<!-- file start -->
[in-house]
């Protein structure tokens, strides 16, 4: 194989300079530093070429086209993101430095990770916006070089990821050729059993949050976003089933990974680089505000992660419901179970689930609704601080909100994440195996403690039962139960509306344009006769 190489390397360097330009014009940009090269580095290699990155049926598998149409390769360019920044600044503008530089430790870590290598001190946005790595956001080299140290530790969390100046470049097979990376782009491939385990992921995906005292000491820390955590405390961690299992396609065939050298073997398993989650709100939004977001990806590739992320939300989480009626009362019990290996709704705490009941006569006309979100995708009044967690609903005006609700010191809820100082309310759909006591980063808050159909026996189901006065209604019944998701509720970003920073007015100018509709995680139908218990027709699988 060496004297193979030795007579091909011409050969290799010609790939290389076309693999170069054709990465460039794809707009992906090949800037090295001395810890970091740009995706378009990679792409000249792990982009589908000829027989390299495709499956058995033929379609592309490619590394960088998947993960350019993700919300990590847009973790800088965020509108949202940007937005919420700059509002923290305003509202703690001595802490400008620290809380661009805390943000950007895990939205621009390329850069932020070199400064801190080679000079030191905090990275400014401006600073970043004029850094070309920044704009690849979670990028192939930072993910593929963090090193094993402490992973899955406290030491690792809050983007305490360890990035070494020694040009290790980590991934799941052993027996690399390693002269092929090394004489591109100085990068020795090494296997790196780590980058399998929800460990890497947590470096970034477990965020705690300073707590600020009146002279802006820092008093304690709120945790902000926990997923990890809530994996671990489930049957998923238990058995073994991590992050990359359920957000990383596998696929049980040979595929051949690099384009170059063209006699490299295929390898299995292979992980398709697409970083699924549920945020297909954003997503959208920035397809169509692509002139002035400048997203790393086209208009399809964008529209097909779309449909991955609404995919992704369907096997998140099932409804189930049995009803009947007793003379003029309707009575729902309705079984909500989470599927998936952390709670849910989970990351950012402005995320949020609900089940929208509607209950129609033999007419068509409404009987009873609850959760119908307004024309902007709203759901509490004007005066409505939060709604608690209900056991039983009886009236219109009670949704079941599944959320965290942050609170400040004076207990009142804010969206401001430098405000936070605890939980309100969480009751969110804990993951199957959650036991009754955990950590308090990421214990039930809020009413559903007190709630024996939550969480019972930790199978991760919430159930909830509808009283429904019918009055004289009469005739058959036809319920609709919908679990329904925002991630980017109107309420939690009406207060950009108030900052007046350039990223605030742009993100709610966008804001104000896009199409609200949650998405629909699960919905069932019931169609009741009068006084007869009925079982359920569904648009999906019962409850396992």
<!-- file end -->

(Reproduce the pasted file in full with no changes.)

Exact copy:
[in-house]
């Protein structure tokens, strides 16, 4: 194989300079530093070429086209993101430095990770916006070089990821050729059993949050976003089933990974680089505000992660419901179970689930609704601080909100994440195996403690039962139960509306344009006769 190489390397360097330009014009940009090269580095290699990155049926598998149409390769360019920044600044503008530089430790870590290598001190946005790595956001080299140290530790969390100046470049097979990376782009491939385990992921995906005292000491820390955590405390961690299992396609065939050298073997398993989650709100939004977001990806590739992320939300989480009626009362019990290996709704705490009941006569006309979100995708009044967690609903005006609700010191809820100082309310759909006591980063808050159909026996189901006065209604019944998701509720970003920073007015100018509709995680139908218990027709699988 060496004297193979030795007579091909011409050969290799010609790939290389076309693999170069054709990465460039794809707009992906090949800037090295001395810890970091740009995706378009990679792409000249792990982009589908000829027989390299495709499956058995033929379609592309490619590394960088998947993960350019993700919300990590847009973790800088965020509108949202940007937005919420700059509002923290305003509202703690001595802490400008620290809380661009805390943000950007895990939205621009390329850069932020070199400064801190080679000079030191905090990275400014401006600073970043004029850094070309920044704009690849979670990028192939930072993910593929963090090193094993402490992973899955406290030491690792809050983007305490360890990035070494020694040009290790980590991934799941052993027996690399390693002269092929090394004489591109100085990068020795090494296997790196780590980058399998929800460990890497947590470096970034477990965020705690300073707590600020009146002279802006820092008093304690709120945790902000926990997923990890809530994996671990489930049957998923238990058995073994991590992050990359359920957000990383596998696929049980040979595929051949690099384009170059063209006699490299295929390898299995292979992980398709697409970083699924549920945020297909954003997503959208920035397809169509692509002139002035400048997203790393086209208009399809964008529209097909779309449909991955609404995919992704369907096997998140099932409804189930049995009803009947007793003379003029309707009575729902309705079984909500989470599927998936952390709670849910989970990351950012402005995320949020609900089940929208509607209950129609033999007419068509409404009987009873609850959760119908307004024309902007709203759901509490004007005066409505939060709604608690209900056991039983009886009236219109009670949704079941599944959320965290942050609170400040004076207990009142804010969206401001430098405000936070605890939980309100969480009751969110804990993951199957959650036991009754955990950590308090990421214990039930809020009413559903007190709630024996939550969480019972930790199978991760919430159930909830509808009283429904019918009055004289009469005739058959036809319920609709919908679990329904925002991630980017109107309420939690009406207060950009108030900052007046350039990223605030742009993100709610966008804001104000896009199409609200949650998405629909699960919905069932019931169609009741009068006084007869009925079982359920569904648009999906019962409850396992």